The information below comes from the statement of deficiencies compiled by health inspectors and provided to AHCJ by the Centers for Medicare and Medicaid Services. It does not include the steps the hospital plans to take to fix the problem, known as a plan of correction. For that information, you should contact the hospital, your state health department or CMS. Accessing the document may require you to file a Freedom of Information Request. Information on doing so is available here.
|OCHSNER CLINIC FOUNDATION||1516 JEFFERSON HWY NEW ORLEANS, LA 70121||Jan. 15, 2014|
|VIOLATION: RN SUPERVISION OF NURSING CARE||Tag No: A0395|
|**NOTE- TERMS IN BRACKETS HAVE BEEN EDITED TO PROTECT CONFIDENTIALITY**
Based on interview and record review, the hospital failed to ensure a registered nurse supervised and evaluated the nursing care for each patient as evidenced by:
1) failing to ensure 7 (#6, #R9, #R10, #R11, #R12, #R13, #R14) of 7 telemetry patients on the 9th floor were continuously monitored by staff.
2) failing to ensure a registered nurse performed an initial nursing assessment on admission to the unit for 1 (#3) of 12 (#1 - #12) patients reviewed.
3) failing to notify a physician of blood pressures beneath ordered acceptable ranges for 1 (#1) of 12 (#1 - #12) patients reviewed.
1) Failing to ensure telemetry patients on the 9th floor were continuously monitored by staff.
Review of a list provided by S6RNInterimDirector revealed there were 7 current patients (#6, #R9, #R10, #R11, #R12, #R13, #R14) on the 9th floor with orders for continuous telemetry monitoring.
Review of the medical record for Patient #6 revealed he was a [AGE] year old current patient admitted to the hospital with osteoarthritis and knee replacement.
Review of a Cardiac monitoring order for Patient #6 revealed an order dated 1/14/14 at 1:38 p.m. for continuous cardiac monitoring on the Post-Operative Surgical Services Unit (9th floor medical /telemetry).
Review of the medical record with S4RNDirector revealed Patient #6 was admitted on [DATE] at 4:40 p.m. Further review revealed telemetry monitoring did not begin registering until 6:59 p.m.
In an interview on 1/15/14 at 3:30 p.m. with S4RNDirector, she said Patient #6 had been admitted on [DATE] at 4:40 p.m. S4RNDirector said after reviewing the telemetry strip for Patient #6, she realized he had not received telemetry monitoring until 6:59 p.m., which was 2 hours and 19 minutes after admission. S4RNDirector also verified there were 7 current patients on the 9th floor unit with constant telemetry monitoring ordered, but there was not a person assigned to constantly visually monitor the telemetry screens. She said there was a telemetry monitor in the nurses' station and one monitor on each hall, but nobody was assigned to continually visually monitor telemetry screens for abnormal rhythms or changes in status. S4RNDirector verified if a nurse was in a patient's room, they would not be able to see any of the telemetry monitors or hear the alarms. S4RNDirector stated none of the patients in the hospital had continuous telemetry monitoring whereby staff is continuously visually monitoring telemetry screens.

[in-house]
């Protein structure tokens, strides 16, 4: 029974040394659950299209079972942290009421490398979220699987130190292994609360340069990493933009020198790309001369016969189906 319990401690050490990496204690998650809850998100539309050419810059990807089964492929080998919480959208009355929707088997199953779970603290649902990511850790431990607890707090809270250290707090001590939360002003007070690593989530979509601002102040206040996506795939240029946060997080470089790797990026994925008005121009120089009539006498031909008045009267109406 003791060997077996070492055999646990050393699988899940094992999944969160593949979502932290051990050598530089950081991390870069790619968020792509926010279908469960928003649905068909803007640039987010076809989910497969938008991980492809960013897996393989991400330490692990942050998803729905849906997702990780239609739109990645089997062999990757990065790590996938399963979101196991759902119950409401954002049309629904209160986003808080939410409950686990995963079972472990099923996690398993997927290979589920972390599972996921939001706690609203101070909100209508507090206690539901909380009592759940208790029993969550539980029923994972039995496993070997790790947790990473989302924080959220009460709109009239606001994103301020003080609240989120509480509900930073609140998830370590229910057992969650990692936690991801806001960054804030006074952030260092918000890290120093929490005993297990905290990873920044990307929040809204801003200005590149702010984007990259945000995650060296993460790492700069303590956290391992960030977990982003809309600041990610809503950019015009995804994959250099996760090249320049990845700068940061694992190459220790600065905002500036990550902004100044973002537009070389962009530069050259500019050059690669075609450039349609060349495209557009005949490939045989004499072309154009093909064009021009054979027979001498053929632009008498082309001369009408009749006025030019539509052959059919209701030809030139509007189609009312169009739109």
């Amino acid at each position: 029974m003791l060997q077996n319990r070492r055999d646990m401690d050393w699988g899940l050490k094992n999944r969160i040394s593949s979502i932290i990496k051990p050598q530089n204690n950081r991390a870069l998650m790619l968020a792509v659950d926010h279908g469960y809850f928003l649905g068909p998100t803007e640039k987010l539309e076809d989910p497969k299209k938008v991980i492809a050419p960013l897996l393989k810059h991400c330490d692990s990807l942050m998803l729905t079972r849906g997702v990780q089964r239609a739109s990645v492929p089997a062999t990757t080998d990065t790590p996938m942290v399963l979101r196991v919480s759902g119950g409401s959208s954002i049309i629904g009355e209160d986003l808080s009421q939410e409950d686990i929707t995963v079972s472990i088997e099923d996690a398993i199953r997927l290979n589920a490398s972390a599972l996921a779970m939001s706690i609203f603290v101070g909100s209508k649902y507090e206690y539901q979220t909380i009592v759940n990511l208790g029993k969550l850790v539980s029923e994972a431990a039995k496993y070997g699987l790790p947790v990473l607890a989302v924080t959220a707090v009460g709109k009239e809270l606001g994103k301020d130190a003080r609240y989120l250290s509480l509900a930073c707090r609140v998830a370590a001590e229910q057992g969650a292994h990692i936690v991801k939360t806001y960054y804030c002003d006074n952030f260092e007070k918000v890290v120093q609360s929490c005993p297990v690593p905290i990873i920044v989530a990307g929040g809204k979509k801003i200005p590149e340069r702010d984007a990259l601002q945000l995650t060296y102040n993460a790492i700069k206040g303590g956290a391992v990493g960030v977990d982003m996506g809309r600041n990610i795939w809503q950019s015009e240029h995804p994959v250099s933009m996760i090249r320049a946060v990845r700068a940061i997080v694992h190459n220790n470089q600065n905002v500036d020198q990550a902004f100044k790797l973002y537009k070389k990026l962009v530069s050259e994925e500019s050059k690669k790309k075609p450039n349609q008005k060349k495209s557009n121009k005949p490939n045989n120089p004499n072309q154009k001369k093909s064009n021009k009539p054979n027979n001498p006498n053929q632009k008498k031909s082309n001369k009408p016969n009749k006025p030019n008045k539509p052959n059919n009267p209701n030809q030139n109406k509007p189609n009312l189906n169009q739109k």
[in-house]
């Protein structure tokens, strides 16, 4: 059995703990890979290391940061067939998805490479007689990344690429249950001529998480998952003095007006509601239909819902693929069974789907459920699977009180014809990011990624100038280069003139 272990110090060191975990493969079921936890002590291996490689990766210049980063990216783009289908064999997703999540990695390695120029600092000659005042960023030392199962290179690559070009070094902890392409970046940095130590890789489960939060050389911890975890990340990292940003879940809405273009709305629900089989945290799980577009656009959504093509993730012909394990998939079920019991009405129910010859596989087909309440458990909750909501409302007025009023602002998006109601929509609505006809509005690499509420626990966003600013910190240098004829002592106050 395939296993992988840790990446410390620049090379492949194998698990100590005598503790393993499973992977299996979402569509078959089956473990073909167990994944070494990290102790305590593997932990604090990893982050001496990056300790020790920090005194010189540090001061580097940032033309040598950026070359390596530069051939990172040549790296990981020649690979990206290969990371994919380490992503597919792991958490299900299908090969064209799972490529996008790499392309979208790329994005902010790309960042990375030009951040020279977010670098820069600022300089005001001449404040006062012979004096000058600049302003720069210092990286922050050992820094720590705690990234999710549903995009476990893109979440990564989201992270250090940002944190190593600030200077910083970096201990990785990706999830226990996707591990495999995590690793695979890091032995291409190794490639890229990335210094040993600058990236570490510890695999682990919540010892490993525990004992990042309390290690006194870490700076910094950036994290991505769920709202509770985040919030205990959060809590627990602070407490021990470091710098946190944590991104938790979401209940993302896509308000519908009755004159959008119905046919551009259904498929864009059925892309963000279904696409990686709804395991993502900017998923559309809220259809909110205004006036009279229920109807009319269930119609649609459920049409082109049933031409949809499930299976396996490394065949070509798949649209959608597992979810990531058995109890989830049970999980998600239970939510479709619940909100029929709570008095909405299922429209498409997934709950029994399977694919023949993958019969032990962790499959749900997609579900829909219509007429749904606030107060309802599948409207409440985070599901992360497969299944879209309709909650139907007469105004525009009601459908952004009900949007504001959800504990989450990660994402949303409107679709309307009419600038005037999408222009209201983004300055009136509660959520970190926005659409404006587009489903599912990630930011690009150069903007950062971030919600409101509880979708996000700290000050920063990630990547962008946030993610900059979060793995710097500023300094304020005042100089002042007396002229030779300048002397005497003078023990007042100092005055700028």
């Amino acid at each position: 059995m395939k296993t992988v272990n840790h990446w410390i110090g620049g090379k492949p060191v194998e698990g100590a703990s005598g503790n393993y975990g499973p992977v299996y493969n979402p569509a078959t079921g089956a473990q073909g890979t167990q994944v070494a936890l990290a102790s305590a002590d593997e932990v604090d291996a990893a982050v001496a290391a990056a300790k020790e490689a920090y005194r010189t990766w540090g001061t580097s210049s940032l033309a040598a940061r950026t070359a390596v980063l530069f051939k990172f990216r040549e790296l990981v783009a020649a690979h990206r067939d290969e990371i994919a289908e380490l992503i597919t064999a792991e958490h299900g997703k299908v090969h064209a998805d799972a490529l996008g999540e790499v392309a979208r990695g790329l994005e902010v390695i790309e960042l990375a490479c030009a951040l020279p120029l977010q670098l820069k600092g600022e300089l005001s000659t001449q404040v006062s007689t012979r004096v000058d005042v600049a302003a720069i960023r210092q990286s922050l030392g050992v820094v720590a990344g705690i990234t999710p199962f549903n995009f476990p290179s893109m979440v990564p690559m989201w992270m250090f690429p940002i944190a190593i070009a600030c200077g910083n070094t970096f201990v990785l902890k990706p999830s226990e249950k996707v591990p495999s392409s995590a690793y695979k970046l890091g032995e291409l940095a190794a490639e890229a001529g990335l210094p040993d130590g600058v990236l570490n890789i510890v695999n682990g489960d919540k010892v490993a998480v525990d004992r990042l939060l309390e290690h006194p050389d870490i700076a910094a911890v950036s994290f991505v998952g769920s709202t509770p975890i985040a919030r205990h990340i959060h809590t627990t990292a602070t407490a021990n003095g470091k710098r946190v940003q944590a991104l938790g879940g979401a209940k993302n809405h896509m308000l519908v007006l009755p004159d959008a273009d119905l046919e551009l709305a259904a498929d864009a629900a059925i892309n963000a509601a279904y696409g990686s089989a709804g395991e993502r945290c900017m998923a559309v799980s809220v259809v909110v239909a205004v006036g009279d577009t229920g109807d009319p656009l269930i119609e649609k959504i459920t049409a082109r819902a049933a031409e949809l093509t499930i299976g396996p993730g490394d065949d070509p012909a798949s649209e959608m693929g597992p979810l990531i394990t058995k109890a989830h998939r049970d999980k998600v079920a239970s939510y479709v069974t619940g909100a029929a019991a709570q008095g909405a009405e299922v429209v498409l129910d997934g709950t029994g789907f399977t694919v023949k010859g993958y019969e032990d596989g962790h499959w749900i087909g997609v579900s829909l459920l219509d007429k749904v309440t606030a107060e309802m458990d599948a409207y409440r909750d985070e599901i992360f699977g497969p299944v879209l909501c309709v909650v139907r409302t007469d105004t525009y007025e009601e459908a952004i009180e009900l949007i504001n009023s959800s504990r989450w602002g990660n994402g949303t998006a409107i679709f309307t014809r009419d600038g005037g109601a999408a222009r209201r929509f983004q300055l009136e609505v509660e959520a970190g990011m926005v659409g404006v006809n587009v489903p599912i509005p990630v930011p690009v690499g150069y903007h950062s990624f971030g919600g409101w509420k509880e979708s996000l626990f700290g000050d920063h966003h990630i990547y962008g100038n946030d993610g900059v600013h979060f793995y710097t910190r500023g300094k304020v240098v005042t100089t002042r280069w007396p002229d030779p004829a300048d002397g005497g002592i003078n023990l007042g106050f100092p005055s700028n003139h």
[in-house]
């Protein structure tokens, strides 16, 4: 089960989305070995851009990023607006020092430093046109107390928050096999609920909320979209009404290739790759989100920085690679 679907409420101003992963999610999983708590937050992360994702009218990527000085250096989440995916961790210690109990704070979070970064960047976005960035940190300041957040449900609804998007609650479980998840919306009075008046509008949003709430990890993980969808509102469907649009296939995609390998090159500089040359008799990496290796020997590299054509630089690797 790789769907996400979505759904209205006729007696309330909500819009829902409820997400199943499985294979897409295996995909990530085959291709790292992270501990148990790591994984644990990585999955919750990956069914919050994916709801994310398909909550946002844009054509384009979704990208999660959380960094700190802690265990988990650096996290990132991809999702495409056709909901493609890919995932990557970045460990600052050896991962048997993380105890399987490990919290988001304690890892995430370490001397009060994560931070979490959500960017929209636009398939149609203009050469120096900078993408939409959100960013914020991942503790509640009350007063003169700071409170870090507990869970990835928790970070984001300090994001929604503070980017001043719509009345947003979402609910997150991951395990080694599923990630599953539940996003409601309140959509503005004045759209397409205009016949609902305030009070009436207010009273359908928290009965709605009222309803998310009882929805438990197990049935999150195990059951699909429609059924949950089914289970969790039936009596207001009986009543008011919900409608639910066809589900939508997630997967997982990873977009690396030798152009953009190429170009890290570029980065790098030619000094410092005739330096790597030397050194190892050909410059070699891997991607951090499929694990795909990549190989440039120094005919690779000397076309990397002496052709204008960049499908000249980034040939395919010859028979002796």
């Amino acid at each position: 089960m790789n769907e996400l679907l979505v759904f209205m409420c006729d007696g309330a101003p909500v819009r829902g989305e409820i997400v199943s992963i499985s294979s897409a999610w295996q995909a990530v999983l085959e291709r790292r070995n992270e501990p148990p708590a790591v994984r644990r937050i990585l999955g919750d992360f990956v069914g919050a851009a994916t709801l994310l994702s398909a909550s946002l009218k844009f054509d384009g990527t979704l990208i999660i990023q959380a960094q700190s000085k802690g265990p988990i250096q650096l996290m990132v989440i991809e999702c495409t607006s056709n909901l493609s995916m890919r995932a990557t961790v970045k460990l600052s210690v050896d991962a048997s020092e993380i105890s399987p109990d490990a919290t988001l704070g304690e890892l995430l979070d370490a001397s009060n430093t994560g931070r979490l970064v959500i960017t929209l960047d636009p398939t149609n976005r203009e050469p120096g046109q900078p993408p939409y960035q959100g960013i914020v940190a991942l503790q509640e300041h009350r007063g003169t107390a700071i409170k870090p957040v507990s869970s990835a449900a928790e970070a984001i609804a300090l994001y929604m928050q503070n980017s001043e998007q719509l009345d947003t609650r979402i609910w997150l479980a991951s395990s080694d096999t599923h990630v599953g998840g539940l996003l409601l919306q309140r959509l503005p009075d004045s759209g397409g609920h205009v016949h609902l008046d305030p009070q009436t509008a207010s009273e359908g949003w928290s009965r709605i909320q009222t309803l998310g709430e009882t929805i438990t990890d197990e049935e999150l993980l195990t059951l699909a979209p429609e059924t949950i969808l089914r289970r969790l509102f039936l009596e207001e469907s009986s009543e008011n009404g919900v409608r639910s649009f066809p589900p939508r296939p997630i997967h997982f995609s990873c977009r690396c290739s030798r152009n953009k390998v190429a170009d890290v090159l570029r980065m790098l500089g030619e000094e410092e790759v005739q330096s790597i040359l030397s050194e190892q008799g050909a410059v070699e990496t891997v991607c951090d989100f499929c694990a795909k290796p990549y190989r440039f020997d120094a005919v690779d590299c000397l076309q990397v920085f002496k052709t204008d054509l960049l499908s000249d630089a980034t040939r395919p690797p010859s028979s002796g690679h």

In an interview on 1/15/14 at 3:54 p.m. with S32RN, she said she had admitted Patient #6 to the 9th floor on 1/14/14 at 4:40 p.m. S32RN said he had orders for continuous telemetry monitoring when he arrived from PACU (Post-Anesthesia Care Unit). She said she placed Patient #6 on a telemetry monitor when he arrived on the unit and a waveform appeared on the screen in the hallway. S32RN said an hour or so later, she realized his waveform was not on the screen anymore. S32RN said she did not know how long the patient was off of the telemetry monitor. S32RN said when she was in a patient's room she was unable to see or hear the telemetry monitor in the hall. S32RN also said when she is in a patient's room, she does not assign another nurse to watch her telemetry patient's monitor. S32RN verified if there was an employee assigned to continuously visually monitor telemetry patients they would have noticed immediately when Patient #6's waveform disappeared from the telemetry screen.
In an interview on 1/15/14 at 3:07 p.m. S3VPNursing, she said the 5th floor, 7th floor, 9th floor, 11th floor, CICU (Cardiac Intensive Care Unit), Oncology, and the transplant unit has telemetry monitoring but no monitor technician solely responsible for continuous visual monitoring of the telemetry screens. S3VPNursing said the telemetry monitors have not been continuously monitored by staff for at least 8 years at the hospital. S3VPNursing said the hospital had not performed any drills for response time to alarms or performed quality assurance since the telemetry monitor technicians were first eliminated.